Philip J. Goscienski, M.D.
Older persons are more susceptible to infectious diseases such as influenza H1N1 than younger ones are but is it really because of age? Maybe not.
When the influenza virus or any other disease-causing microbe enters your body it triggers a complicated response that, if successful, will limit the damage and eradicate the invader. This immune response has a built-in memory so that when another influenza virus comes along years or decades later the body will attack and dispose of it even faster. That's why survivors of the influenza pandemic of 1918 appear to have some resistance against the current H1N1 strain. And these folks are in their 80s or 90s!
There is no doubt that seniors are more susceptible to infections but it should be just the opposite. After all, they have been exposed to lots of germs over the years and they should have even better immunity than the rest of us.
There are two factors that might explain why the older population has such poor resistance: obesity and lack of physical activity.
In the 40-plus years between receiving the high school diploma and that first Social Security check the average American gains more than 30 pounds. An accumulation of fat is an invitation to all the germs in the neighborhood.
Surgeons are well aware that their overweight patients are more prone to infectious complications after an operation. Hospital-acquired infectious disease rates rise in lock-step with an increase in Body Mass Index (BMI). That's especially frightening during this era in which bacteria known as MRSA (Methicillin-Resistant Staph Aureus) prowl hospital corridors.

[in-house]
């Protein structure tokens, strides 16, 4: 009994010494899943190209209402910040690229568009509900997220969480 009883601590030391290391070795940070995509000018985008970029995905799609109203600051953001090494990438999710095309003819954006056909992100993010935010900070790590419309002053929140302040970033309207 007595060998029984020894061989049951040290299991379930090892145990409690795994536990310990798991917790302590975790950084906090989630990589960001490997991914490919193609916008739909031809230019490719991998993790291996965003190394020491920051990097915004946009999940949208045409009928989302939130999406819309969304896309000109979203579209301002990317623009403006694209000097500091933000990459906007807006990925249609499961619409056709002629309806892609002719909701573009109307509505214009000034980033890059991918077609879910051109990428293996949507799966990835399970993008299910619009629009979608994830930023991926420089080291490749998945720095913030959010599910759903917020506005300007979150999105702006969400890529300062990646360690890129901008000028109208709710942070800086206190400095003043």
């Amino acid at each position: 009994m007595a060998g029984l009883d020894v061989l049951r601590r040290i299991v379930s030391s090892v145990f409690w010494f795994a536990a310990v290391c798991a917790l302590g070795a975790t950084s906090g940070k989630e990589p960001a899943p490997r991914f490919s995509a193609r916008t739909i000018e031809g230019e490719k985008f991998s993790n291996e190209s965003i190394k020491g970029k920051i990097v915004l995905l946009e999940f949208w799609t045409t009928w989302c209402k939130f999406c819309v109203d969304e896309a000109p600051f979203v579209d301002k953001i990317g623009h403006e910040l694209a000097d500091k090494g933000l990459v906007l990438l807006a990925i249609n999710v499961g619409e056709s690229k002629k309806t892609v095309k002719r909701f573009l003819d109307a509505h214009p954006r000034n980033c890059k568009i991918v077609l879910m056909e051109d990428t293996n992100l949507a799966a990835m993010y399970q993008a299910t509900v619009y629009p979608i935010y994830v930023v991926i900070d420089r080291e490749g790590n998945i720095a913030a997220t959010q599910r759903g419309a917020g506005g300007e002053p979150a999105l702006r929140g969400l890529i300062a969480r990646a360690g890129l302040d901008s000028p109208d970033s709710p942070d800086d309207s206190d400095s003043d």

Obese persons got that way partly by enjoying a high-fat diet. A high intake of fat, especially saturated fat, depresses several different immune responses.
Lack of physical activity is the other major factor in obesity and it adds to immune deficiency. Resistance exercise, that which uses weights and exercise machines, is necessary for a strong immune system. Immune function improves even among older individuals who exercise regularly.
Nearly all persons with type 2 diabetes are overweight or obese. When cells that protect us from invading microbes cannot utilize sugar properly in order to obtain energy, engulf germs or produce protective antibodies the outcome can be grim.
Of 10 patients in Michigan who developed serious complications of influenza, 9 were obese or extremely obese. Three died. That should be a wake-up call for the rest of the nation.
Philip J. Goscienski, M.D. is the author of Health Secrets of the Stone Age, Better Life Publishers 2005. Contact him at email@example.com.